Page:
Python's "only one way to do it" philosophy isn't good?

Steven D'Aprano steve at REMOVE.THIS.cybersource.com.au
Sun Jun 10 02:34:21 CEST 2007


On Sat, 09 Jun 2007 22:52:32 +0000, Josiah Carlson wrote:

> the only thing that optimization 
> currently does in Python at present is to discard docstrings

Python, or at least CPython, does more optimizations than that. Aside from
run-time optimizations like interned strings etc., there are a small
number of compiler-time optimizations done.

Running Python with the -O (optimize) flag tells Python to ignore
assert statements. Using -OO additionally removes docstrings.

Regardless of the flag, in function (and class?) definitions like the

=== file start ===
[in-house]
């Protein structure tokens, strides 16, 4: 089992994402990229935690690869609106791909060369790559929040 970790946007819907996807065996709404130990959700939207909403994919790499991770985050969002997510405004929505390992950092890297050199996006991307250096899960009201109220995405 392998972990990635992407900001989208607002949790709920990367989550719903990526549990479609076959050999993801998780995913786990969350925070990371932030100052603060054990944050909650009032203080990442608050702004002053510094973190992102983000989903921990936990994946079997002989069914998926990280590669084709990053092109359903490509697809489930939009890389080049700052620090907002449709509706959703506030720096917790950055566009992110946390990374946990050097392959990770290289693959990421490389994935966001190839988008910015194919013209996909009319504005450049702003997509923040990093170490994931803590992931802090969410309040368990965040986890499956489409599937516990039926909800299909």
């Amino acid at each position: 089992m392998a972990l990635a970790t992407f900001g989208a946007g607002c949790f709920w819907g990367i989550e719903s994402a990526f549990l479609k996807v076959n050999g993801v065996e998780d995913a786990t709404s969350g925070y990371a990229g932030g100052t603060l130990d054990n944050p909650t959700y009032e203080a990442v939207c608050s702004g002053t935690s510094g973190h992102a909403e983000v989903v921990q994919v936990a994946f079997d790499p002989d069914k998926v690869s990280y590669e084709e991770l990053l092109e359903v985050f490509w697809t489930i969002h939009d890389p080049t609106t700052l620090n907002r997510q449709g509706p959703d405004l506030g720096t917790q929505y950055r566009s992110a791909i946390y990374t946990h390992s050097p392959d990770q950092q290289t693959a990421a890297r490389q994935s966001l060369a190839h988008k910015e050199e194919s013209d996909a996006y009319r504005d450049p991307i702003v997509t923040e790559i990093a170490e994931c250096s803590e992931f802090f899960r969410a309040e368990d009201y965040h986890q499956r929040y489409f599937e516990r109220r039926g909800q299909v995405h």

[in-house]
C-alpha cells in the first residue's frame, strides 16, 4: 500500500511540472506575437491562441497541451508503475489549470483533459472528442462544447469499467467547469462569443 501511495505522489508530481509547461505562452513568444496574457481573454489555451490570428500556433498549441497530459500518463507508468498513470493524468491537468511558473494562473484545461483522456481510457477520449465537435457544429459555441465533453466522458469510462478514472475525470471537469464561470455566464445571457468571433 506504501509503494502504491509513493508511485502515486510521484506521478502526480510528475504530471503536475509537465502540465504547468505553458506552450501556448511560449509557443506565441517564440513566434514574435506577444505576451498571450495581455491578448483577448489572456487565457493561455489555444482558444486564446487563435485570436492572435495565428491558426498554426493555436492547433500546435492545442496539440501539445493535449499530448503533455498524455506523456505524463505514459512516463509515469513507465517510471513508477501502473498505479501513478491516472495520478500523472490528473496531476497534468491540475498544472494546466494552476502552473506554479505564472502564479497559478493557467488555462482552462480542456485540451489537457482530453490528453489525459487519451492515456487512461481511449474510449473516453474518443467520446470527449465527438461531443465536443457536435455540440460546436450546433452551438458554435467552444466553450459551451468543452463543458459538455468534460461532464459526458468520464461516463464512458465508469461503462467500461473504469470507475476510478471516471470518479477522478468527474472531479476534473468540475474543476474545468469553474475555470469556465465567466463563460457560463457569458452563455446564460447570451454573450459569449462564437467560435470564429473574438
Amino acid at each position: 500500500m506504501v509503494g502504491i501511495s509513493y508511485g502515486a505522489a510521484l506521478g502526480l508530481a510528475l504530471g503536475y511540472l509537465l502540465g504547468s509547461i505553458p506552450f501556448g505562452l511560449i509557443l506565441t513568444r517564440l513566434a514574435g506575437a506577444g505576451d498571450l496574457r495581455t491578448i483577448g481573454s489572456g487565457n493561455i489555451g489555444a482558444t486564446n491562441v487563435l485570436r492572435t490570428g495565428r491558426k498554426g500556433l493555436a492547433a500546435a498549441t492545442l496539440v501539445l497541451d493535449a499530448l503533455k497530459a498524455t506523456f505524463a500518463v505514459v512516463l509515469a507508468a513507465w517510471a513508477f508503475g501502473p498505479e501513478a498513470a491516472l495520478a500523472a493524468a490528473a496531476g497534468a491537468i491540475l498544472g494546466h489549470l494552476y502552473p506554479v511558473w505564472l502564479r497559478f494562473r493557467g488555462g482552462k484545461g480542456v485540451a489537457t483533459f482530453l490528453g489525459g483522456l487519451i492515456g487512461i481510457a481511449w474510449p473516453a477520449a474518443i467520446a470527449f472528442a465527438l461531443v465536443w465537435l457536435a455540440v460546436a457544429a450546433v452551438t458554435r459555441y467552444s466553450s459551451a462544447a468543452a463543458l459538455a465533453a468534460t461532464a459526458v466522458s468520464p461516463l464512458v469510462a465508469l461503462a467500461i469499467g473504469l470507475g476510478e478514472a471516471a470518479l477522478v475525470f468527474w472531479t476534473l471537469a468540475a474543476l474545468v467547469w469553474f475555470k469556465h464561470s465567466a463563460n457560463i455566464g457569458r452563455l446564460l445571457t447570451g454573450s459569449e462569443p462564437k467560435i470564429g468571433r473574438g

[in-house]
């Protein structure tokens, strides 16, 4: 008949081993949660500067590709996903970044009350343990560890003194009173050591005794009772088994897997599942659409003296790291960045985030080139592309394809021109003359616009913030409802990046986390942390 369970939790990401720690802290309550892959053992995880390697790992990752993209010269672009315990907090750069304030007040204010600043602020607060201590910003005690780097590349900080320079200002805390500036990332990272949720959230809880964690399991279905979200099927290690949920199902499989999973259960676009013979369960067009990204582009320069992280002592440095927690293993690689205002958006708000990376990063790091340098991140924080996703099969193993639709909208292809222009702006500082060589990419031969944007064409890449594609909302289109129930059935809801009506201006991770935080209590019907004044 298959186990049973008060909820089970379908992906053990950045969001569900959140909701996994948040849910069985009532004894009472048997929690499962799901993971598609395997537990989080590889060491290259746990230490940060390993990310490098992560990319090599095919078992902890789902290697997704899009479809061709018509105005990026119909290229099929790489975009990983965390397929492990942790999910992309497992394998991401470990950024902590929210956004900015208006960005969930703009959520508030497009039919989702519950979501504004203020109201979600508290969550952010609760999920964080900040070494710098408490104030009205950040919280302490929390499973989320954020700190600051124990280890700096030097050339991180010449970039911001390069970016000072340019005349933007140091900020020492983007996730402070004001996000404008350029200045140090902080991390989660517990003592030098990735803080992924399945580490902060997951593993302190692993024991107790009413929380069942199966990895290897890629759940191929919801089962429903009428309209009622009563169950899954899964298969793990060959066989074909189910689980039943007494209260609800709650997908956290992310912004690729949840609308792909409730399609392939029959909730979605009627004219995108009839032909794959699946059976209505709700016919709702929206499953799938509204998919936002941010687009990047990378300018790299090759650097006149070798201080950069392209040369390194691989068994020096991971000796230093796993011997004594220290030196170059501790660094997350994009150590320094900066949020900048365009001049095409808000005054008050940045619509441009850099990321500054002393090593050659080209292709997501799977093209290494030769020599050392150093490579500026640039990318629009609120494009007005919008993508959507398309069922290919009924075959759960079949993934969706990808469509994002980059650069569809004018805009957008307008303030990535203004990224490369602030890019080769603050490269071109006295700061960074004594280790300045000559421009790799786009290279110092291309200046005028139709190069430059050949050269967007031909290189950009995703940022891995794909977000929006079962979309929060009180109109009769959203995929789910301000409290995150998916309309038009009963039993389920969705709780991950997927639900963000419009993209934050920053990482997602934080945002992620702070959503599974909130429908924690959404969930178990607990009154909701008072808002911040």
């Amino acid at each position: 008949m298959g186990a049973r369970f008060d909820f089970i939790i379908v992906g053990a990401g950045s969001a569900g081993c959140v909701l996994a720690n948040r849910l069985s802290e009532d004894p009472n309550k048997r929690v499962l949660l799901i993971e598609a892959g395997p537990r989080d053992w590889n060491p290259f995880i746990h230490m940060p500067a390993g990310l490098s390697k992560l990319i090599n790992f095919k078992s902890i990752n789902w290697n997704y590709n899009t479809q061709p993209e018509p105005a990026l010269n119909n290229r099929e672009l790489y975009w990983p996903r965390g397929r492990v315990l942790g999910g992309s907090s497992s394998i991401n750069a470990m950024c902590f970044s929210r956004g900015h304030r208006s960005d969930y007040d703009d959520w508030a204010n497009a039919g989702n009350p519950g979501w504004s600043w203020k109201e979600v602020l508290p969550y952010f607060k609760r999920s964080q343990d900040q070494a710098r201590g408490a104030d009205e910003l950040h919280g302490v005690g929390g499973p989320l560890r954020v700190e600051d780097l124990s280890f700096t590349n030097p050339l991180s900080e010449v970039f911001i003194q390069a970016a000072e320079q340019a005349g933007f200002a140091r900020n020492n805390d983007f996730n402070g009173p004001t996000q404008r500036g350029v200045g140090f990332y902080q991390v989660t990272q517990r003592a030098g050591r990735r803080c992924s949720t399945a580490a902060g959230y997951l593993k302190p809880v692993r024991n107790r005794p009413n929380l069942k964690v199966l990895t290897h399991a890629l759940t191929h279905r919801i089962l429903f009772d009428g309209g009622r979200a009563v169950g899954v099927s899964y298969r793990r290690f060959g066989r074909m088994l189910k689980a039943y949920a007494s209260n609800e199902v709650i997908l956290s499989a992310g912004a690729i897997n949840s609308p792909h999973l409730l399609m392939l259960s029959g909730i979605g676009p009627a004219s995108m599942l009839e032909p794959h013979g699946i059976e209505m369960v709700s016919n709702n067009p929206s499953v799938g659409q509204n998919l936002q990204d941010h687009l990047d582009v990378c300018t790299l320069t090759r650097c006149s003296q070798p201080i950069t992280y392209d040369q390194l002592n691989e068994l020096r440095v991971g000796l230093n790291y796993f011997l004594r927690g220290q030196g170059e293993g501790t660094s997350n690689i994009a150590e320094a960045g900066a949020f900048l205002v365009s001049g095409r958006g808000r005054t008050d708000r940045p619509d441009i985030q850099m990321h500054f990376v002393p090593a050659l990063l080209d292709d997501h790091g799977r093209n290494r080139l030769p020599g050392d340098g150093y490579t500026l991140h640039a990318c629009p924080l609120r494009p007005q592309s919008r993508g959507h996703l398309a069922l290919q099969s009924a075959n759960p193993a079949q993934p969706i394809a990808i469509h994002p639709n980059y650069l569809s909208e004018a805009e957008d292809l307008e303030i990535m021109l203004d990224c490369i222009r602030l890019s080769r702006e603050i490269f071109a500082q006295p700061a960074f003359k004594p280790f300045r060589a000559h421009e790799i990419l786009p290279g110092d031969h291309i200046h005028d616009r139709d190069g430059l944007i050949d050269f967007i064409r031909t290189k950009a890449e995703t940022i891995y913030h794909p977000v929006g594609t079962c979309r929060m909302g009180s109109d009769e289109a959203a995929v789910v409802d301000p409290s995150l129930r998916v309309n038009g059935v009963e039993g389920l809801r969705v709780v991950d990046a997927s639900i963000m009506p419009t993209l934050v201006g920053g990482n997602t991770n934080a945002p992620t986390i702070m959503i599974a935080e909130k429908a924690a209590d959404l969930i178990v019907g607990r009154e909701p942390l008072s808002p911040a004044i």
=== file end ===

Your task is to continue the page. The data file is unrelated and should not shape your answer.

following:

def function(args):
    "Doc string"
    x = 1 
    s = "this is a string constant"
    "and this string is treated as a comment"
    return s*x

The string-comment is ignored by the compiler just like "real" comments.
(The same doesn't necessarily hold for other data types.)


Some dead code is also optimized away:

>>> def function():
...     if 0:
...             print "dead code"
...     return 2
...
>>> dis.dis(function)
  4           0 LOAD_CONST               1 (2)
              3 RETURN_VALUE


Lastly, in recent versions (starting with 2.5 I believe) Python includes a
peephole optimizer that implements simple constant folding: 

# Python 2.4.3
>>> dis.dis(lambda: 1+2)
  1           0 LOAD_CONST               1 (1)
              3 LOAD_CONST               2 (2)
              6 BINARY_ADD
              7 RETURN_VALUE

# Python 2.5
>>> dis.dis(lambda: 1+2)
  1           0 LOAD_CONST               2 (3)
              3 RETURN_VALUE


The above all holds for CPython. Other Pythons may implement other
optimizations.



-- 
Steven.




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